FRAIZER Campbell’s England debut will not necessarily be viewed as a sign the Sunderland striker will become an international regular.
With Campbell’s former England U21 boss Stuart Pearce naming a youthful squad in potentially his only game in charge of the national side, the 24-year-old’s call-up has to be viewed as an experimental one, given his return to first-team affairs has been so brief.
But what chance has Campbell got of actually being in the 23-man squad that ventures to Poland and Ukraine for the European Championships?
After watching Campbell in action at Wembley last night, the Echo’s CHRIS YOUNG examines the contenders challenging for England’s frontline posts at the summer’s tournament.
IF only Welbeck had been provided with the same service as England mustered in the finale, then he may have marked his first senior international start with a goal.
Welbeck has clearly matured since spending last season on loan at the Stadium of Light, a spell where former Black Cats boss Steve Bruce believed the Man United striker “became a man”.
The 21-year-old has become a player comfortable with the burden of leading the line – holding the ball up with far more reliability and dropping deep when needed to link the play.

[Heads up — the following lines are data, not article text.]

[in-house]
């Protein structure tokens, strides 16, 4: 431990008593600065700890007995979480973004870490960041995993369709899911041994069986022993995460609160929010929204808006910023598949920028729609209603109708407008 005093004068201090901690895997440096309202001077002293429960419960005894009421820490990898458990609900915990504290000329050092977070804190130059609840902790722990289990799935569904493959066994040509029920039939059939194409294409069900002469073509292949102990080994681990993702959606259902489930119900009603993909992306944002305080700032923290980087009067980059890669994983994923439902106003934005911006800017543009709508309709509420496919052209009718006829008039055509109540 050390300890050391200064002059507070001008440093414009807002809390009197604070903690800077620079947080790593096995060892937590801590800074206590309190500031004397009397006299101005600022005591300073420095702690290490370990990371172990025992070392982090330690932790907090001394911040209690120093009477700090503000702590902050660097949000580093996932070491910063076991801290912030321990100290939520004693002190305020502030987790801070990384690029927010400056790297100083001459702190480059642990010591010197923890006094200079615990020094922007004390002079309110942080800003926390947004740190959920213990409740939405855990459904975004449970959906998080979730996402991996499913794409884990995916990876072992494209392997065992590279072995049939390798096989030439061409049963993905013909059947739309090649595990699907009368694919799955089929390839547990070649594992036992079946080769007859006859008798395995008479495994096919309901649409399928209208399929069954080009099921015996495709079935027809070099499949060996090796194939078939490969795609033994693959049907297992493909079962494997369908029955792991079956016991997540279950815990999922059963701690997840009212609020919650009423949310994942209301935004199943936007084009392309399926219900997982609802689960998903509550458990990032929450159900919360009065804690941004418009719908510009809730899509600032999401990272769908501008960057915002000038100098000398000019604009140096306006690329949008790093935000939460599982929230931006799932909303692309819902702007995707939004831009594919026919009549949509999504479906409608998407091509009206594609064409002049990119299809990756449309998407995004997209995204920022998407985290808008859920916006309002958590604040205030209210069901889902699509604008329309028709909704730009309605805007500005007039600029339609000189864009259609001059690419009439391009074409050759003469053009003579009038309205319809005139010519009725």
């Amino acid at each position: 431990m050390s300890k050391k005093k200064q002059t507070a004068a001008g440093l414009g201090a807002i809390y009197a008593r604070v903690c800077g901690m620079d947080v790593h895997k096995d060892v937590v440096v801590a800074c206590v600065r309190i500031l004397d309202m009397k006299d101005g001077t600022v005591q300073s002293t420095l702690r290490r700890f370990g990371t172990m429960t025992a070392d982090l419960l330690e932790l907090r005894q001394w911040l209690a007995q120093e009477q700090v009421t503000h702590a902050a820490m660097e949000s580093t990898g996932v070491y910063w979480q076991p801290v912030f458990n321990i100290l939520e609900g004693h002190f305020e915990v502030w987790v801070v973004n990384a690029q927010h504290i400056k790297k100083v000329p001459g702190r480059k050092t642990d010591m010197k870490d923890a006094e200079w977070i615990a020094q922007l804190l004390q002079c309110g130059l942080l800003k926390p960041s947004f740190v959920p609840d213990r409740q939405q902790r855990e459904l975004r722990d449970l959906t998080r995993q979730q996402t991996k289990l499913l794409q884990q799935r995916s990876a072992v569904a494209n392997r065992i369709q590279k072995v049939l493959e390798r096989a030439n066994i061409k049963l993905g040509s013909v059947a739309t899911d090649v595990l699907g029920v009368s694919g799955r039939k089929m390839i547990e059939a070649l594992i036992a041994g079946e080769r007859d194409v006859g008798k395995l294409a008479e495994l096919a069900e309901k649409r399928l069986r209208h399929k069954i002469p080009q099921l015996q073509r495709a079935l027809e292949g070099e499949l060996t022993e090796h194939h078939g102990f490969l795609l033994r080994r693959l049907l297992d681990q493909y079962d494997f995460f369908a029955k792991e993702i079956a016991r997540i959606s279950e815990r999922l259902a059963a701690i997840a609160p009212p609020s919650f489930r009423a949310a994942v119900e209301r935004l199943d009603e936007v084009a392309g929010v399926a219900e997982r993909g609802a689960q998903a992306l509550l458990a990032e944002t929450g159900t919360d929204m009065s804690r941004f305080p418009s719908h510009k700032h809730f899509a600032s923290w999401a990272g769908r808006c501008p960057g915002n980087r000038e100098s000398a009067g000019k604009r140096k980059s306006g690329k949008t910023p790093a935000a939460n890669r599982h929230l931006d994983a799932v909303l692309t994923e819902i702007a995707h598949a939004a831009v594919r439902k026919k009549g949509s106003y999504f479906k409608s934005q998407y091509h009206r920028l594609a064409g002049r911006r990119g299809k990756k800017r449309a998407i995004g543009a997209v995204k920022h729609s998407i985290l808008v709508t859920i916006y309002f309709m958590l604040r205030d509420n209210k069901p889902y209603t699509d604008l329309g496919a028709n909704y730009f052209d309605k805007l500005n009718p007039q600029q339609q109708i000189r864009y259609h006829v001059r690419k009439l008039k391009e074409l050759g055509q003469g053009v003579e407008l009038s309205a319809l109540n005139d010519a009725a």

If only Welbeck had benefited from having a creative midfielder in the mould of Wesley Sneijder as a team-mate – the Dutchman showing the aspect of international football England have lacked since Paul Gascoigne, someone capable of finding space and threading a pass.
Instead of quality service either from out wide or through the middle, Welbeck was forced to feed on scraps as England perfected their well-tuned technique of playing it along the back line and then panicking in the opposition half.
Nevertheless, Welbeck has the pace, movement and trickery, shown by a slick exchange of feet in the opening 10 minutes, to prove a success at international level.
With Wayne Rooney banned from the opening two groups games in Poland and Ukraine, there are few better contenders to take his Manchester United team-mate’s place than Welbeck.
VOTED man of the match by the Wembley prawn sandwich brigade, yet guilty of by far the miss of the night.
It was that sort of evening for Sturridge, who burst into the fray with a lightning-quick break down the right flank after replacing the injured Steven Gerrard just after the half-hour mark and then limped off himself late on with a toe problem.
Sturridge was England’s biggest goal threat, drawing a deceptively good save out of Maarten Stekelenburg from Ashley Young’s corner in the second half and then somehow fluffing his lines from Leighton Baines’ ball across the face.
But the Chelsea man crucially provided England with some pace and impetus in a game which was badly lacking both facets.
The debate over whether to include four or five strikers in the final 23-man squad was one that unnecessarily raged prior to the World Cup. But with Sturridge capable of playing either out wide or in a central role, he provides the adaptability to be included in a famous five.
Read Chris Young’s feature in full, plus all the news on Fraizer Campbell’s England bow and all the build-up to the weekend’s Tyne/Wear derby, in today’s Echo.